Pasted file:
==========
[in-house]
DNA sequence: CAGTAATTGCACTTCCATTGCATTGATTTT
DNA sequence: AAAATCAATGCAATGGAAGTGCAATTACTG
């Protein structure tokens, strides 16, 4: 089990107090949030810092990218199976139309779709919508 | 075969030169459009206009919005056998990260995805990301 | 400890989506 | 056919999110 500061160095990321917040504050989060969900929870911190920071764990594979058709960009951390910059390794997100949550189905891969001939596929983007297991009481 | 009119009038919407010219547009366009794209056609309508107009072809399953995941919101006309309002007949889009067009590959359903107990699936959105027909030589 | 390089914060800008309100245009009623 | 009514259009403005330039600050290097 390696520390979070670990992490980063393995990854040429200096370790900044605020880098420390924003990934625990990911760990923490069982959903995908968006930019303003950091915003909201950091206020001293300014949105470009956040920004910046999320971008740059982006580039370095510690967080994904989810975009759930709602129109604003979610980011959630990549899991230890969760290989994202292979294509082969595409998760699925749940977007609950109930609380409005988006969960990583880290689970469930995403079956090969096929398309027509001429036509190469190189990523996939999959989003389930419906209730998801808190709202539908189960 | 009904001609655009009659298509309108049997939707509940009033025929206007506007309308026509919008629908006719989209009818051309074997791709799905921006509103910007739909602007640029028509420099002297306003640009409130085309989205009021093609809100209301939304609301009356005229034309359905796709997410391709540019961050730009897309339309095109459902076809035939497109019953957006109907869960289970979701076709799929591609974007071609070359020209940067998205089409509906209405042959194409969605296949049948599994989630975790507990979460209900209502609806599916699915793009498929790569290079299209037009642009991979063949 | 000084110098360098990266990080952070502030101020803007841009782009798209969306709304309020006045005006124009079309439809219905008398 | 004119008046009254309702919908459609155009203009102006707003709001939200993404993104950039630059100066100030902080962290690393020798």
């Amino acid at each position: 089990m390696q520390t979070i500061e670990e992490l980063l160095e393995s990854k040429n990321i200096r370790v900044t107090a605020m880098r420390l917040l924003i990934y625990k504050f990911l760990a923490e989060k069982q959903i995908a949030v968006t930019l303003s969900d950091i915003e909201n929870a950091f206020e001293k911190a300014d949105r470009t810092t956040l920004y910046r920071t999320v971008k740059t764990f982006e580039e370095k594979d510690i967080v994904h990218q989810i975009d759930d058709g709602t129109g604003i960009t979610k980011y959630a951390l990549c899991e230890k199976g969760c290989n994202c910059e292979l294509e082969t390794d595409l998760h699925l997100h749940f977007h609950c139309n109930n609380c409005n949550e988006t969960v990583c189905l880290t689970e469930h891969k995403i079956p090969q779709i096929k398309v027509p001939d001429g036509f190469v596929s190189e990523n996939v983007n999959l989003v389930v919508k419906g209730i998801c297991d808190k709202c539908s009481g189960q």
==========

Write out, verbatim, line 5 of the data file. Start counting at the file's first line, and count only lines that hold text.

């Amino acid at each position: 089990m390696q520390t979070i500061e670990e992490l980063l160095e393995s990854k040429n990321i200096r370790v900044t107090a605020m880098r420390l917040l924003i990934y625990k504050f990911l760990a923490e989060k069982q959903i995908a949030v968006t930019l303003s969900d950091i915003e909201n929870a950091f206020e001293k911190a300014d949105r470009t810092t956040l920004y910046r920071t999320v971008k740059t764990f982006e580039e370095k594979d510690i967080v994904h990218q989810i975009d759930d058709g709602t129109g604003i960009t979610k980011y959630a951390l990549c899991e230890k199976g969760c290989n994202c910059e292979l294509e082969t390794d595409l998760h699925l997100h749940f977007h609950c139309n109930n609380c409005n949550e988006t969960v990583c189905l880290t689970e469930h891969k995403i079956p090969q779709i096929k398309v027509p001939d001429g036509f190469v596929s190189e990523n996939v983007n999959l989003v389930v919508k419906g209730i998801c297991d808190k709202c539908s009481g189960q």